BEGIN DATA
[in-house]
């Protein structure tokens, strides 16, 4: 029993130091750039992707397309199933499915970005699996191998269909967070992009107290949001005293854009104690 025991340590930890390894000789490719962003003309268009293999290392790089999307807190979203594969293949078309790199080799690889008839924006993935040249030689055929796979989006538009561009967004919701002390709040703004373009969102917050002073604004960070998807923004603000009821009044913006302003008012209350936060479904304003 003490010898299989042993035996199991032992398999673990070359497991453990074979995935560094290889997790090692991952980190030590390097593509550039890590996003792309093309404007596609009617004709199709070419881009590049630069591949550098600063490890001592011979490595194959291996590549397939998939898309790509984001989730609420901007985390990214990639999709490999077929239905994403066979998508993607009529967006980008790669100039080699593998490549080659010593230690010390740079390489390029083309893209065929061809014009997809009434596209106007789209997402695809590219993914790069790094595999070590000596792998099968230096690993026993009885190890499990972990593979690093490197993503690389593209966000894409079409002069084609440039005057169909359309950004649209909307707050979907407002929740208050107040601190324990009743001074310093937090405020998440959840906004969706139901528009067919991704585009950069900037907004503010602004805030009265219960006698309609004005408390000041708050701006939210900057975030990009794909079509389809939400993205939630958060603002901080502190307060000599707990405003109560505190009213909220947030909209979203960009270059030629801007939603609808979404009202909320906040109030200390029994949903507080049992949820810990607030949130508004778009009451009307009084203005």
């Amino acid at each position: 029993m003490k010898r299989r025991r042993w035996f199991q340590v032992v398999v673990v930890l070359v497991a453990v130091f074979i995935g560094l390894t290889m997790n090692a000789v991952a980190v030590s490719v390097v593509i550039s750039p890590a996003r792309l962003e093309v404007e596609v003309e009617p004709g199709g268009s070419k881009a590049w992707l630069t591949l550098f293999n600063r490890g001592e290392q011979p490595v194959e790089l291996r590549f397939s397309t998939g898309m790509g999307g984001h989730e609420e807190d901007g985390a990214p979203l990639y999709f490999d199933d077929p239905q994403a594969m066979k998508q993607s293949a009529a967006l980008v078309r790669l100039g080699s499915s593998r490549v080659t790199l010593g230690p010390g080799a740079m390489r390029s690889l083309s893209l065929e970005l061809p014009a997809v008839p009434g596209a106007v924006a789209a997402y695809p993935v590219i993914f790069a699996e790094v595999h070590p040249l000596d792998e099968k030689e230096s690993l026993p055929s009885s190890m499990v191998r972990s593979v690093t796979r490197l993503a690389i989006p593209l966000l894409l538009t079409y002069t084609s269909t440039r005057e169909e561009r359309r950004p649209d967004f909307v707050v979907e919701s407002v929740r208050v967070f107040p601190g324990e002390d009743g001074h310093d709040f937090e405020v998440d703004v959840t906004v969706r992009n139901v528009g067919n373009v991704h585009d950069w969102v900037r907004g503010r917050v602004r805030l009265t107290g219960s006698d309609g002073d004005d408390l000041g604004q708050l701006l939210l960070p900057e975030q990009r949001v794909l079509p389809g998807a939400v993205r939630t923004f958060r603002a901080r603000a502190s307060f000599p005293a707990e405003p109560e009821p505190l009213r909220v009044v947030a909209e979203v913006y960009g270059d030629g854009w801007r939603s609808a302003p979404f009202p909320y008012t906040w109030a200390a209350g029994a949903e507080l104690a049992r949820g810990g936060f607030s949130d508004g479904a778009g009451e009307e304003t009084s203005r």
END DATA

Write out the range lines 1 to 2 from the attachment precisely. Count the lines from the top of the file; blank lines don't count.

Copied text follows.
[in-house]
């Protein structure tokens, strides 16, 4: 029993130091750039992707397309199933499915970005699996191998269909967070992009107290949001005293854009104690 025991340590930890390894000789490719962003003309268009293999290392790089999307807190979203594969293949078309790199080799690889008839924006993935040249030689055929796979989006538009561009967004919701002390709040703004373009969102917050002073604004960070998807923004603000009821009044913006302003008012209350936060479904304003 003490010898299989042993035996199991032992398999673990070359497991453990074979995935560094290889997790090692991952980190030590390097593509550039890590996003792309093309404007596609009617004709199709070419881009590049630069591949550098600063490890001592011979490595194959291996590549397939998939898309790509984001989730609420901007985390990214990639999709490999077929239905994403066979998508993607009529967006980008790669100039080699593998490549080659010593230690010390740079390489390029083309893209065929061809014009997809009434596209106007789209997402695809590219993914790069790094595999070590000596792998099968230096690993026993009885190890499990972990593979690093490197993503690389593209966000894409079409002069084609440039005057169909359309950004649209909307707050979907407002929740208050107040601190324990009743001074310093937090405020998440959840906004969706139901528009067919991704585009950069900037907004503010602004805030009265219960006698309609004005408390000041708050701006939210900057975030990009794909079509389809939400993205939630958060603002901080502190307060000599707990405003109560505190009213909220947030909209979203960009270059030629801007939603609808979404009202909320906040109030200390029994949903507080049992949820810990607030949130508004778009009451009307009084203005």